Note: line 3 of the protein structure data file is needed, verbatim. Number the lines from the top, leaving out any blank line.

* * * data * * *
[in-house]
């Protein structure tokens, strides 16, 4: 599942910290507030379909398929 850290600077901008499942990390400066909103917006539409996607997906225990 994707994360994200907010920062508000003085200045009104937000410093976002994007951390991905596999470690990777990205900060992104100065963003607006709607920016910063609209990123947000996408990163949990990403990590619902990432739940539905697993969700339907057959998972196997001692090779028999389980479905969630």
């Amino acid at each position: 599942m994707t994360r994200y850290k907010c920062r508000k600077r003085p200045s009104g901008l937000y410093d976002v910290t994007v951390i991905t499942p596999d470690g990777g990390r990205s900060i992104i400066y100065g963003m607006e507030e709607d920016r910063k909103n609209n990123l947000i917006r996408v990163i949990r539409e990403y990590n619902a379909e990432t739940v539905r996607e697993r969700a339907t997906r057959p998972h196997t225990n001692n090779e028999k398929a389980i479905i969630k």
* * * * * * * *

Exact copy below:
């Amino acid at each position: 599942m994707t994360r994200y850290k907010c920062r508000k600077r003085p200045s009104g901008l937000y410093d976002v910290t994007v951390i991905t499942p596999d470690g990777g990390r990205s900060i992104i400066y100065g963003m607006e507030e709607d920016r910063k909103n609209n990123l947000i917006r996408v990163i949990r539409e990403y990590n619902a379909e990432t739940v539905r996607e697993r969700a339907t997906r057959p998972h196997t225990n001692n090779e028999k398929a389980i479905i969630k």